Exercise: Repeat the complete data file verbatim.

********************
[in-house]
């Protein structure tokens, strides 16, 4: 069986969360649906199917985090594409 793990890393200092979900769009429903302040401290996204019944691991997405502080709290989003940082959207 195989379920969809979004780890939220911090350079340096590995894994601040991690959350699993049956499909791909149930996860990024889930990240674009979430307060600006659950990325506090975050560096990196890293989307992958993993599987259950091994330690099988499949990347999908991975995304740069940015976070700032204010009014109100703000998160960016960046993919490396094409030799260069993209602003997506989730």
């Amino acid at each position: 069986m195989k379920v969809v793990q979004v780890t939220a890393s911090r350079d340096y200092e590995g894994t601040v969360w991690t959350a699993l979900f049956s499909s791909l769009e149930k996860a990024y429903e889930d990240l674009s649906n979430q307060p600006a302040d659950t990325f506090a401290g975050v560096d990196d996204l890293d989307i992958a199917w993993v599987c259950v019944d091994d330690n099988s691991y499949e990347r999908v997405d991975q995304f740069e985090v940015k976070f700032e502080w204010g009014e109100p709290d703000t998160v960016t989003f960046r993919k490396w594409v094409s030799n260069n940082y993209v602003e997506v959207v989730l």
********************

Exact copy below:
[in-house]
């Protein structure tokens, strides 16, 4: 069986969360649906199917985090594409 793990890393200092979900769009429903302040401290996204019944691991997405502080709290989003940082959207 195989379920969809979004780890939220911090350079340096590995894994601040991690959350699993049956499909791909149930996860990024889930990240674009979430307060600006659950990325506090975050560096990196890293989307992958993993599987259950091994330690099988499949990347999908991975995304740069940015976070700032204010009014109100703000998160960016960046993919490396094409030799260069993209602003997506989730």
């Amino acid at each position: 069986m195989k379920v969809v793990q979004v780890t939220a890393s911090r350079d340096y200092e590995g894994t601040v969360w991690t959350a699993l979900f049956s499909s791909l769009e149930k996860a990024y429903e889930d990240l674009s649906n979430q307060p600006a302040d659950t990325f506090a401290g975050v560096d990196d996204l890293d989307i992958a199917w993993v599987c259950v019944d091994d330690n099988s691991y499949e990347r999908v997405d991975q995304f740069e985090v940015k976070f700032e502080w204010g009014e109100p709290d703000t998160v960016t989003f960046r993919k490396w594409v094409s030799n260069n940082y993209v602003e997506v959207v989730l």